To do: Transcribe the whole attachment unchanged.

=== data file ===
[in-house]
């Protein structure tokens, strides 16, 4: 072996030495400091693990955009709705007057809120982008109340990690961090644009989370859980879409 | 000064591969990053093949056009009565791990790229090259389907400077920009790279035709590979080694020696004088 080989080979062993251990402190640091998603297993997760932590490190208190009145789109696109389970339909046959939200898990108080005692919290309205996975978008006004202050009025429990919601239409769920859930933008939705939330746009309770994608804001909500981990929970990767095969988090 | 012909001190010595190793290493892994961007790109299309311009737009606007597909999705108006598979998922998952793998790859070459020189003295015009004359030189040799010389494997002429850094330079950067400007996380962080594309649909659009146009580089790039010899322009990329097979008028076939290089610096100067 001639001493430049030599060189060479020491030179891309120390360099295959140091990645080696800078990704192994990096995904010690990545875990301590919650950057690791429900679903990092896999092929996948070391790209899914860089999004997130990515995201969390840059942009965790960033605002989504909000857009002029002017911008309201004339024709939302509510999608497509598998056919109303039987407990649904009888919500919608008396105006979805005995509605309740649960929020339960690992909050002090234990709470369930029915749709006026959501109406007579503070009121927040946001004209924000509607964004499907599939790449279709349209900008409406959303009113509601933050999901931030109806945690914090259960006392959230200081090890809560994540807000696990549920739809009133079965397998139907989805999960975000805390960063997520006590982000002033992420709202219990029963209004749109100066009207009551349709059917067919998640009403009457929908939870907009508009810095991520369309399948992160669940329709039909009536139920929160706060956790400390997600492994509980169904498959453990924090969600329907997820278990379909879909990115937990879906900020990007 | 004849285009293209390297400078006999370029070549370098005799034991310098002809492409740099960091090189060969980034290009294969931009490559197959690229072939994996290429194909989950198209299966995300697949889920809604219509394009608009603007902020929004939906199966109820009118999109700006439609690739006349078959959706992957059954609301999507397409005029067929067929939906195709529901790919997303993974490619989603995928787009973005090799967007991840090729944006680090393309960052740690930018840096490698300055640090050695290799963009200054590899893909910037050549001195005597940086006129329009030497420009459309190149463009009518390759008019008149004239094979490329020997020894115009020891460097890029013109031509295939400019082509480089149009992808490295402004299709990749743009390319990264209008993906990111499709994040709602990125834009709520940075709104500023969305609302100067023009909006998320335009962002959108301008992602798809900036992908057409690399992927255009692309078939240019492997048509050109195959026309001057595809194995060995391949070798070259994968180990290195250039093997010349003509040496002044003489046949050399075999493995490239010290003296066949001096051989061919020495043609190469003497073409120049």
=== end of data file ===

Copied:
[in-house]
């Protein structure tokens, strides 16, 4: 072996030495400091693990955009709705007057809120982008109340990690961090644009989370859980879409 | 000064591969990053093949056009009565791990790229090259389907400077920009790279035709590979080694020696004088 080989080979062993251990402190640091998603297993997760932590490190208190009145789109696109389970339909046959939200898990108080005692919290309205996975978008006004202050009025429990919601239409769920859930933008939705939330746009309770994608804001909500981990929970990767095969988090 | 012909001190010595190793290493892994961007790109299309311009737009606007597909999705108006598979998922998952793998790859070459020189003295015009004359030189040799010389494997002429850094330079950067400007996380962080594309649909659009146009580089790039010899322009990329097979008028076939290089610096100067 001639001493430049030599060189060479020491030179891309120390360099295959140091990645080696800078990704192994990096995904010690990545875990301590919650950057690791429900679903990092896999092929996948070391790209899914860089999004997130990515995201969390840059942009965790960033605002989504909000857009002029002017911008309201004339024709939302509510999608497509598998056919109303039987407990649904009888919500919608008396105006979805005995509605309740649960929020339960690992909050002090234990709470369930029915749709006026959501109406007579503070009121927040946001004209924000509607964004499907599939790449279709349209900008409406959303009113509601933050999901931030109806945690914090259960006392959230200081090890809560994540807000696990549920739809009133079965397998139907989805999960975000805390960063997520006590982000002033992420709202219990029963209004749109100066009207009551349709059917067919998640009403009457929908939870907009508009810095991520369309399948992160669940329709039909009536139920929160706060956790400390997600492994509980169904498959453990924090969600329907997820278990379909879909990115937990879906900020990007 | 004849285009293209390297400078006999370029070549370098005799034991310098002809492409740099960091090189060969980034290009294969931009490559197959690229072939994996290429194909989950198209299966995300697949889920809604219509394009608009603007902020929004939906199966109820009118999109700006439609690739006349078959959706992957059954609301999507397409005029067929067929939906195709529901790919997303993974490619989603995928787009973005090799967007991840090729944006680090393309960052740690930018840096490698300055640090050695290799963009200054590899893909910037050549001195005597940086006129329009030497420009459309190149463009009518390759008019008149004239094979490329020997020894115009020891460097890029013109031509295939400019082509480089149009992808490295402004299709990749743009390319990264209008993906990111499709994040709602990125834009709520940075709104500023969305609302100067023009909006998320335009962002959108301008992602798809900036992908057409690399992927255009692309078939240019492997048509050109195959026309001057595809194995060995391949070798070259994968180990290195250039093997010349003509040496002044003489046949050399075999493995490239010290003296066949001096051989061919020495043609190469003497073409120049």